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### Re[3]: How's your Perl?

by xmath (Hermit)
 on Oct 27, 2003 at 06:36 UTC Need Help??

in reply to Re: Re: How's your Perl?

oops, you're right, my definition of "static" in the clarification was flawed :-)

I do mean function-scoped static like in C/C++ ofcourse

btw tachyon, your #1 solution isn't:
perl -le 'my @x = ( \\$_, \\$_ ); \$x[0]=42; print \$x[1]'

Replies are listed 'Best First'.
Re: Re[3]: How's your Perl?
by tachyon (Chancellor) on Oct 27, 2003 at 07:26 UTC

Read your rules. You don't specify HOW the value of \$x[0] is changed :-) vis Create an array @x such that changing \$x[0] also sets \$x[1] to the same value While assignment is one way to change a value....

```@x=(\\$_,\\$_);
\$_=10;
print "\\$x[\$_] = \${\$x[\$_]}\n" for 0..\$#x;
\$_=20;
print "\\$x[\$_] = \${\$x[\$_]}\n" for 0..\$#x;
__DATA__
\$x[0] = 10
\$x[1] = 10
\$x[0] = 20
\$x[1] = 20

cheers \$[

tachyon

s&&rsenoyhcatreve&&&s&n.+t&"\$'\$`\$\"\$\&"&ee&&y&srve&&d&&print

Create an array @x such that changing \$x[0] ...

```@x=(\\$_,\\$_);
my \$initial_value = \$x[0];
\$_=10;
print "\\$x[\$_] = \${\$x[\$_]}\n" for 0..\$#x;
die "But \\$x[0] did not change.\n" if \$x[0] eq \$initial_value;
\$_=20;
print "\\$x[\$_] = \${\$x[\$_]}\n" for 0..\$#x;
die "But \\$x[0] did not change.\n" if \$x[0] eq \$initial_value;

You're really printing the wrong thing.

```print "\\$x[\$_] = \${\$x[\$_]}\n" for 0..\$#x;
^^      ^
LHS is \$foo, RHS is \$\$foo. The output is very misleading.

print "\\${\\$x[\$_]} = \${\$x[\$_]}\n" for 0..\$#x;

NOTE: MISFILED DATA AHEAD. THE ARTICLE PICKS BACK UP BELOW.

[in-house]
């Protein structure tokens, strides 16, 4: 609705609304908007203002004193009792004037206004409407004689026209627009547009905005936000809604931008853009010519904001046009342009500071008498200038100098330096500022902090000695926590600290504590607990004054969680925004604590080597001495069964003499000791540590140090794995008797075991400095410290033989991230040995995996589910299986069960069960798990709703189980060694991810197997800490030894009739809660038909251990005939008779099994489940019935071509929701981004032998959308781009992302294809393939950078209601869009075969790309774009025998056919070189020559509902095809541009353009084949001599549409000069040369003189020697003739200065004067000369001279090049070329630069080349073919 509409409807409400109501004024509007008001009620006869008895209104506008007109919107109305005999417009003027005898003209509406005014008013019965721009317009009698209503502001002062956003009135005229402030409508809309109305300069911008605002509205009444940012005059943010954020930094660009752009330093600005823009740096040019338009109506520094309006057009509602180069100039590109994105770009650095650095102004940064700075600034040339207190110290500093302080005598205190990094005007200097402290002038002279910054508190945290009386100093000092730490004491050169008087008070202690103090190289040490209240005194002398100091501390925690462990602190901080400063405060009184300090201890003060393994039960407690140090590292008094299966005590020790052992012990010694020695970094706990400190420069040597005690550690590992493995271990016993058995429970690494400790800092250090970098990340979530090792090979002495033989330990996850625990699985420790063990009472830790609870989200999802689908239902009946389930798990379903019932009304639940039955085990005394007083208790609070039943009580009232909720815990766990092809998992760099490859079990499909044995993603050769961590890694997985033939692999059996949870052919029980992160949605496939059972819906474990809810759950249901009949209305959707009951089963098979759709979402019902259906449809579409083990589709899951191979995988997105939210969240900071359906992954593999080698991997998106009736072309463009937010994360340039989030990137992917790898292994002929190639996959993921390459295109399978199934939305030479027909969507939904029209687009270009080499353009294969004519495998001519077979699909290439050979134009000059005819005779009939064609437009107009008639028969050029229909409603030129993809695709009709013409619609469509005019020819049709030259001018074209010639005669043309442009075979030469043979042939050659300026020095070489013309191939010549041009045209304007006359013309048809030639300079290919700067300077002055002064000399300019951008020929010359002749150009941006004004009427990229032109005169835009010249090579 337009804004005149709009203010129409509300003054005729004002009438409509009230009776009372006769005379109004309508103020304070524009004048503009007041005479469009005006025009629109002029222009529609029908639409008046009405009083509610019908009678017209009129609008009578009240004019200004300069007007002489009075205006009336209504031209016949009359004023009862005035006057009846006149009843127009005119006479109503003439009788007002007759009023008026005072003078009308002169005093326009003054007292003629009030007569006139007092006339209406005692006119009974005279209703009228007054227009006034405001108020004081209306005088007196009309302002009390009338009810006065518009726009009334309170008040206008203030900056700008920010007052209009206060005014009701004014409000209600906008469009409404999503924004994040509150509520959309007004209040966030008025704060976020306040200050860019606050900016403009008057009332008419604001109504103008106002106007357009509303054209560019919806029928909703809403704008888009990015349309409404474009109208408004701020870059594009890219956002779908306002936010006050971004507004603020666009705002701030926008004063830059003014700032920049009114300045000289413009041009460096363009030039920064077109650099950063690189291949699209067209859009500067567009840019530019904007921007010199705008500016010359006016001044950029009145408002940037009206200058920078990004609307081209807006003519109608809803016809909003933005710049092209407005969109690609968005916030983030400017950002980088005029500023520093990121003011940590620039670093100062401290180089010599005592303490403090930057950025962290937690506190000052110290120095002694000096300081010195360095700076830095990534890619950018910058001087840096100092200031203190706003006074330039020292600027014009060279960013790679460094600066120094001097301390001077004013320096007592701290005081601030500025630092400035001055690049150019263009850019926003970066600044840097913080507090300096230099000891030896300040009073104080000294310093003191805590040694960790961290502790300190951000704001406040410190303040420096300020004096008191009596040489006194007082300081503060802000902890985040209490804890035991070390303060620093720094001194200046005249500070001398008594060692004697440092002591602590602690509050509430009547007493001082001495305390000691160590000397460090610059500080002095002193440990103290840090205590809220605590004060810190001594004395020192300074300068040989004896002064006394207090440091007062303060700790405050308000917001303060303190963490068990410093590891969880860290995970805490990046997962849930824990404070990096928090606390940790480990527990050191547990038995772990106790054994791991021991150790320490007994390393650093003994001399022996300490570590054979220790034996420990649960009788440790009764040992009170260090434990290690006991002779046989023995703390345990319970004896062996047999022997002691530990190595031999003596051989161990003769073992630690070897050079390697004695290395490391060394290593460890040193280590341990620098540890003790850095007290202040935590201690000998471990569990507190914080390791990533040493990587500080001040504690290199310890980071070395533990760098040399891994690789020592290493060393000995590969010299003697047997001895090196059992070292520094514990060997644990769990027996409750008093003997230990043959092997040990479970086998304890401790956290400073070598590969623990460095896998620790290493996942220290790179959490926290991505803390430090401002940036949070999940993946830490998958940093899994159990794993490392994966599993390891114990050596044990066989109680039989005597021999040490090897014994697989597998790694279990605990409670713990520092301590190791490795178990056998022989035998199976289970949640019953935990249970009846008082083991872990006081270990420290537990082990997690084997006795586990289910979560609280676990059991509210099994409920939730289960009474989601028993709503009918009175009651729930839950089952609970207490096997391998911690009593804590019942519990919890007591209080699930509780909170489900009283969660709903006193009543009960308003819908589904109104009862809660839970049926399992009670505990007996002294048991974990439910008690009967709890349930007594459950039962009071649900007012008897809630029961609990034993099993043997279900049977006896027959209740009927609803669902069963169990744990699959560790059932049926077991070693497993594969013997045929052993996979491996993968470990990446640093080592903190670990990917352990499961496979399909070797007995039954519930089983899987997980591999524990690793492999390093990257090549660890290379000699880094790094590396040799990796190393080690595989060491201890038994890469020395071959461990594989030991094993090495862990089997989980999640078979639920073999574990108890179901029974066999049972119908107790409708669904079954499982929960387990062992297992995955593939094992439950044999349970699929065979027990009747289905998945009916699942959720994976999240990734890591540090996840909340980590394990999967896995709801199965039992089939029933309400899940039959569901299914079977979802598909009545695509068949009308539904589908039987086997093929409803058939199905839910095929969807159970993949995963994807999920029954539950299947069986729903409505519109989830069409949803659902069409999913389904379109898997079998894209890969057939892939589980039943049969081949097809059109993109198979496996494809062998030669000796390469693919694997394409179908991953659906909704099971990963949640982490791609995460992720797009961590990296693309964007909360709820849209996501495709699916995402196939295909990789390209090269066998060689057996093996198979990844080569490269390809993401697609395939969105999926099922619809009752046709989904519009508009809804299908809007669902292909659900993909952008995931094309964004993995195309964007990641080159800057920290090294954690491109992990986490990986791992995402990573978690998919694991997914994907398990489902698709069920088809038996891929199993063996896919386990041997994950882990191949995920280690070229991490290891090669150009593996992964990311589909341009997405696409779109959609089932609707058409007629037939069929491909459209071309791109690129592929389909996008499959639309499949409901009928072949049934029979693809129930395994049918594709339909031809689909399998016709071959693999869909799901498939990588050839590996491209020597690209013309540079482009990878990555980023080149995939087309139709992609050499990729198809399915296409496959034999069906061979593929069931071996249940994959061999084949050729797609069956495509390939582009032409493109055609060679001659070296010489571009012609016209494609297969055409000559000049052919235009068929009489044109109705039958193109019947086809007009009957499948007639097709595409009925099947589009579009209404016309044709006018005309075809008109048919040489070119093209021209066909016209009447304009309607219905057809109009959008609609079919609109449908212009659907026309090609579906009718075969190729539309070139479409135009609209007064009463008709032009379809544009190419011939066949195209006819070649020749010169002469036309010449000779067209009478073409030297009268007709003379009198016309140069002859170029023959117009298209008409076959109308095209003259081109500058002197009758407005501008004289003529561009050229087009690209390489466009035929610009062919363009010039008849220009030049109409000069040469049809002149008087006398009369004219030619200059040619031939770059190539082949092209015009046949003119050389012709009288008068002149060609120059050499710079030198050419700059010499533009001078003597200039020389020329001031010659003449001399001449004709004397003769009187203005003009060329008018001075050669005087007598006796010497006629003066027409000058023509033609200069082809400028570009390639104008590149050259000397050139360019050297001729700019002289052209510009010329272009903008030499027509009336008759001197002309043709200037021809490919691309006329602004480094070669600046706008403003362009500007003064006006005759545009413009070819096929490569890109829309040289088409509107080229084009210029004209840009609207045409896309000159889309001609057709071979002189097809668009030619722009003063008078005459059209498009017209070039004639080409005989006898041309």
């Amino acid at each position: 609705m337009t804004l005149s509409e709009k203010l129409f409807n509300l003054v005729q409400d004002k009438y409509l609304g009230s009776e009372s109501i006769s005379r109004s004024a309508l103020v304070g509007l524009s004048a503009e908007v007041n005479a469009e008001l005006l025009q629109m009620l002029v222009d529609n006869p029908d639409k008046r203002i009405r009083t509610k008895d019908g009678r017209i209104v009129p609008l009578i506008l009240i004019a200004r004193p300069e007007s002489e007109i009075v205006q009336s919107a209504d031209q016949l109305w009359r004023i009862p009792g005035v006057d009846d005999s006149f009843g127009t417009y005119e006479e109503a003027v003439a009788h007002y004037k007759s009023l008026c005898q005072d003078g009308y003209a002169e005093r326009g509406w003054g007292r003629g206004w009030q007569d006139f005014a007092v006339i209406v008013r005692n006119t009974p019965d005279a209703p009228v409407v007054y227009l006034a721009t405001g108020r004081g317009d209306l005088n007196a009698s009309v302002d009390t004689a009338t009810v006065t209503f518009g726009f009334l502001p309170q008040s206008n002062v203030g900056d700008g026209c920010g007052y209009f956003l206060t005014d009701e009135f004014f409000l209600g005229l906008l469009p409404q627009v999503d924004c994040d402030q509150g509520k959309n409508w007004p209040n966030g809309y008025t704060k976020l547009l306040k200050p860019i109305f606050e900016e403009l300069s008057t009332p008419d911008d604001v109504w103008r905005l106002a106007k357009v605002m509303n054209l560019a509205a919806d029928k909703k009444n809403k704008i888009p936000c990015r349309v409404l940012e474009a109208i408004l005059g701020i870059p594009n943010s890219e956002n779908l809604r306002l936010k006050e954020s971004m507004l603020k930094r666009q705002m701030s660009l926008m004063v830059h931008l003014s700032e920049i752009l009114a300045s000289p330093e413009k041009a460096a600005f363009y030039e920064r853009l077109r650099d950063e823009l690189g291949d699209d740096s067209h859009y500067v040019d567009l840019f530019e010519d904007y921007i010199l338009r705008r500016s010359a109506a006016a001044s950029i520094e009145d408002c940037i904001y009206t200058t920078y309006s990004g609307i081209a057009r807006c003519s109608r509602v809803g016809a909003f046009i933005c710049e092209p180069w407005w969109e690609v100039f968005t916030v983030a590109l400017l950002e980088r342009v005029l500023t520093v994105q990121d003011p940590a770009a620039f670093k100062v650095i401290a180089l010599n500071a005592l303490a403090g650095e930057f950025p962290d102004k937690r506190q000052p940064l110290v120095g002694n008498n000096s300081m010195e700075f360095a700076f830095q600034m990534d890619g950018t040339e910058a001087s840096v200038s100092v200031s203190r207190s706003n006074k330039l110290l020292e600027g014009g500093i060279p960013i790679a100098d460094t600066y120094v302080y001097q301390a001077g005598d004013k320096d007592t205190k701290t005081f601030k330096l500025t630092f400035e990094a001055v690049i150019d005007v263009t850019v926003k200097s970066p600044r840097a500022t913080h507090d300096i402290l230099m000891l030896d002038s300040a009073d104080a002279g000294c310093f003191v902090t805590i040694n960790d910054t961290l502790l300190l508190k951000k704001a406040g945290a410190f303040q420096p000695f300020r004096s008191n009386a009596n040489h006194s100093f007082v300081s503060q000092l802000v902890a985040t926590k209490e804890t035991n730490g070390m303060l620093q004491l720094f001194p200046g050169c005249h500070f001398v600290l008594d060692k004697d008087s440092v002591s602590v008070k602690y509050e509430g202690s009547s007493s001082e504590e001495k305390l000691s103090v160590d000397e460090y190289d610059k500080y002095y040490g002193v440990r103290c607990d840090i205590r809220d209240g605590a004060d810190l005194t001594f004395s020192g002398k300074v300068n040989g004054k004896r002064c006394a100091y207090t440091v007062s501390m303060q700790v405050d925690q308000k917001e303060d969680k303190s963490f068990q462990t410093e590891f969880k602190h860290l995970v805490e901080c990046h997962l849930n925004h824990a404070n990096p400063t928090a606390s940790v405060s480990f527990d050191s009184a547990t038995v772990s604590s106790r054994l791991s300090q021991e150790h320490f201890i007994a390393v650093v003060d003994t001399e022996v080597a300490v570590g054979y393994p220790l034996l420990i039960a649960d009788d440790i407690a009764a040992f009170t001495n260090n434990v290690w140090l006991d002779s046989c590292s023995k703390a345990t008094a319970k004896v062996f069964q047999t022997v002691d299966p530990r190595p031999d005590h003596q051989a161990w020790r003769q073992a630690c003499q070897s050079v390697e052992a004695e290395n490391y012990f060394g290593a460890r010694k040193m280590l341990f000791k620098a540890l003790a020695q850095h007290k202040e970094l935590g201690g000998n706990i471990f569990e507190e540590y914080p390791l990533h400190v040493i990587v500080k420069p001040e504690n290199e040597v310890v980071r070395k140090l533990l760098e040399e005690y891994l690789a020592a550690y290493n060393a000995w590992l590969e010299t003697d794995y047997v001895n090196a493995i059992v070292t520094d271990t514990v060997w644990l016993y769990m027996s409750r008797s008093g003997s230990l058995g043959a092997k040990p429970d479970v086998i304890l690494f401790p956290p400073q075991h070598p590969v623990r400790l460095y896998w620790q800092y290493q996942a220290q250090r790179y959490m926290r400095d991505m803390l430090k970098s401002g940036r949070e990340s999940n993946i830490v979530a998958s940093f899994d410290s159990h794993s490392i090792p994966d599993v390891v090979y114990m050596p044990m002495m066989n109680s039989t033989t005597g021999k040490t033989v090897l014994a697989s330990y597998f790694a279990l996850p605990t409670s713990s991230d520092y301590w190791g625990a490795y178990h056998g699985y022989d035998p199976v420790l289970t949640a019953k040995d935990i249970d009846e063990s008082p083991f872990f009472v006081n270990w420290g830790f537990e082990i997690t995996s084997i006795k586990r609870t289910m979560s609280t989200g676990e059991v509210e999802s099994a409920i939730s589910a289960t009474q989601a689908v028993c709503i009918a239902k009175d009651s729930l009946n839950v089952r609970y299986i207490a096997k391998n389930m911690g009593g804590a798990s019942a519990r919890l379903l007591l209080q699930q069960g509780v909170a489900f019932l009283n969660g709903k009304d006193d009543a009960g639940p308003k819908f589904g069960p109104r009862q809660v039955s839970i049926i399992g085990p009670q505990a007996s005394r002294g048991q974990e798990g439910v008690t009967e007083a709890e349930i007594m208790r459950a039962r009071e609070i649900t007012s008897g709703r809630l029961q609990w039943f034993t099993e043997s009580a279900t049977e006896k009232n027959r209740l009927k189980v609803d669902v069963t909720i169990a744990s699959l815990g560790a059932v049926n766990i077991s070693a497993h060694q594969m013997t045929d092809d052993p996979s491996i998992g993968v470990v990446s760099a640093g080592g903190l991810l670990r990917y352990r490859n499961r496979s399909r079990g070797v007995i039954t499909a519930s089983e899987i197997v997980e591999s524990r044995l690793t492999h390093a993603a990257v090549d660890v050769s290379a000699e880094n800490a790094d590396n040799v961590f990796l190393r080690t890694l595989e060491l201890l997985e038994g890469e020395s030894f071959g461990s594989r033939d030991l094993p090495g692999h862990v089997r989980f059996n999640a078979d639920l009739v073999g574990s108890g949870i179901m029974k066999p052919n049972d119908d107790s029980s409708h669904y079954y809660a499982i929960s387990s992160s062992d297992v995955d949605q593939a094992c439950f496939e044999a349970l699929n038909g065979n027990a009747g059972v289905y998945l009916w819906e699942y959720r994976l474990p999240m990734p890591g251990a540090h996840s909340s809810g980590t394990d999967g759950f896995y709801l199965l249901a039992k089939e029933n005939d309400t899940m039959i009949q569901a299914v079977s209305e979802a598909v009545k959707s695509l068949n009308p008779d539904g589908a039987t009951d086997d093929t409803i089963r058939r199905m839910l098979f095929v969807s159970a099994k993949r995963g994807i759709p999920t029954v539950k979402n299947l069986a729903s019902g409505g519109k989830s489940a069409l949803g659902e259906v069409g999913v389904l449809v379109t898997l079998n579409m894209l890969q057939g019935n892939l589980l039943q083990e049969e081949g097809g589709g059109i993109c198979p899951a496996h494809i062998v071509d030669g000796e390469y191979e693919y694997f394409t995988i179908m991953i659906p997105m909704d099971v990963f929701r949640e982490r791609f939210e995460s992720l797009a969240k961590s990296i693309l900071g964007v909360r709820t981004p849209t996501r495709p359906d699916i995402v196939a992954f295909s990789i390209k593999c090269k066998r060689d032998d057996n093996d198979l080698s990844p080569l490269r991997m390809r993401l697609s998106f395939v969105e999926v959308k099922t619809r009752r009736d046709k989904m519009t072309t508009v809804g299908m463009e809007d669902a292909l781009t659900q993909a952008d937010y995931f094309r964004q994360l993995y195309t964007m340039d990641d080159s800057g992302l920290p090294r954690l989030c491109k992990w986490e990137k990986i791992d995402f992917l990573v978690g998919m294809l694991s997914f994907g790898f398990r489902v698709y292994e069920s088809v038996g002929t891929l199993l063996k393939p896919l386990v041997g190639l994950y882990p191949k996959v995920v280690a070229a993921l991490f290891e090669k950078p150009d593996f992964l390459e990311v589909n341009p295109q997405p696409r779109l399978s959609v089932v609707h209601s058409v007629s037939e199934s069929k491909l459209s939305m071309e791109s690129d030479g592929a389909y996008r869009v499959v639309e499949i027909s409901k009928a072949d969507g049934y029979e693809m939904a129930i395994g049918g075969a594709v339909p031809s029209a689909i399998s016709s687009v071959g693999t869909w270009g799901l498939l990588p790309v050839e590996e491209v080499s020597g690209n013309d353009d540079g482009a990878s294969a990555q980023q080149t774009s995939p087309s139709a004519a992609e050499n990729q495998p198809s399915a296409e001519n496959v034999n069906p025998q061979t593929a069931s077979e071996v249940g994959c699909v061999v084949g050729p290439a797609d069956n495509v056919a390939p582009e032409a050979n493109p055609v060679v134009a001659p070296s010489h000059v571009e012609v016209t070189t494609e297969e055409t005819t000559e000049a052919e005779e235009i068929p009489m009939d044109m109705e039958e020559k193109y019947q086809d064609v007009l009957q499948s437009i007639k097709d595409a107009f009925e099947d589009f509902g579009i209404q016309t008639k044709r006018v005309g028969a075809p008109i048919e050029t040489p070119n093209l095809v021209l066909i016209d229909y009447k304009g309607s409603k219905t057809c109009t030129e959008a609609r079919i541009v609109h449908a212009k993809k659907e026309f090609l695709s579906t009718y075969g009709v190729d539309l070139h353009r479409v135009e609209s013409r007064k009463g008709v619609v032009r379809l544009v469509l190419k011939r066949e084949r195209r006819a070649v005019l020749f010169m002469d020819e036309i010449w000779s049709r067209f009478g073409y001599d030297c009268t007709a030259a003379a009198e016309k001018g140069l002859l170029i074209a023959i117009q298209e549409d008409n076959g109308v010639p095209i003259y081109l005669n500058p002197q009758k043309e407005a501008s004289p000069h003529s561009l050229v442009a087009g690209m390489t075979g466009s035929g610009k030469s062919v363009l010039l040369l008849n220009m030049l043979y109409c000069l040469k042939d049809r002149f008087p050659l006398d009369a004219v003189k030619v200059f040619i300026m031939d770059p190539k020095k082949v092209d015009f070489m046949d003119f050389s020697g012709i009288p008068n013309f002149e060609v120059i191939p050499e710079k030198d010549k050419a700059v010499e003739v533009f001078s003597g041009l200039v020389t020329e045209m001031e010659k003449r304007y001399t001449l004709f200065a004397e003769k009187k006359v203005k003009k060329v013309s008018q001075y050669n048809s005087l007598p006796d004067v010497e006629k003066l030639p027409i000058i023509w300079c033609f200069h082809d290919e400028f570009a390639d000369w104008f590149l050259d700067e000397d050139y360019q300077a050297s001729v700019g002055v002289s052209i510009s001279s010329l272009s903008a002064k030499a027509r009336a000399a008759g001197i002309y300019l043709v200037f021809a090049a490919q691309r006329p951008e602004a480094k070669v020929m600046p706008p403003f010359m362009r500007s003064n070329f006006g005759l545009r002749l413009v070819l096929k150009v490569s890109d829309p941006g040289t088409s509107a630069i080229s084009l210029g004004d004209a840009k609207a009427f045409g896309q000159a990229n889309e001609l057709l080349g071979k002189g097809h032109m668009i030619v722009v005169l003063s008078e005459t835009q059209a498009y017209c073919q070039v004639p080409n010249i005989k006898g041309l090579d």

LHS is \$\$foo and RHS is \$\$foo. But we're interested in \$foo.

print "\\$x[\$_] = \$x[\$_]\n" for 0..\$#x;

LHS is \$foo and RHS is \$foo. Output is correct and shows that the need
+ed change did not happen.

You're changing the variable that is refered to by the references in \$x[0] and \$x[1], but you're not actually changing the value in the container that is named \$x[0].

Clearer would be: "so that assigning to \$x[0] also changes ...", but as said, we're against sanity.

Juerd # { site => 'juerd.nl', plp_site => 'plp.juerd.nl', do_not_use => 'spamtrap' }

I agree that it was not what was expected but it does fulfill the criteria as stated. The answer was probably supposed to be this as noted elsewhere:

```\$[

The index of the first element in an array, and of the first character
+ in a substring. Default is 0, but you could theoretically set it to
+1 to make Perl behave more like awk (or Fortran) when subscripting an
+d when evaluating the index() and substr() functions. (Mnemonic: [ be
+gins subscripts.)
As of release 5 of Perl, assignment to \$[ is treated as a compiler dir
+ective, and cannot influence the behavior of any other file. --> Its
+use is highly discouraged :-)

\$[ = 1;
\$x[0] = 1;
show();
\$x[0] = 2;
show();
\$x[1] = 3;
show();
sub show { print "\\$x[\$_] = \$x[\$_]\n" for 0..\$#x; }

cheers

tachyon

s&&rsenoyhcatreve&&&s&n.+t&"\$'\$`\$\"\$\&"&ee&&y&srve&&d&&print

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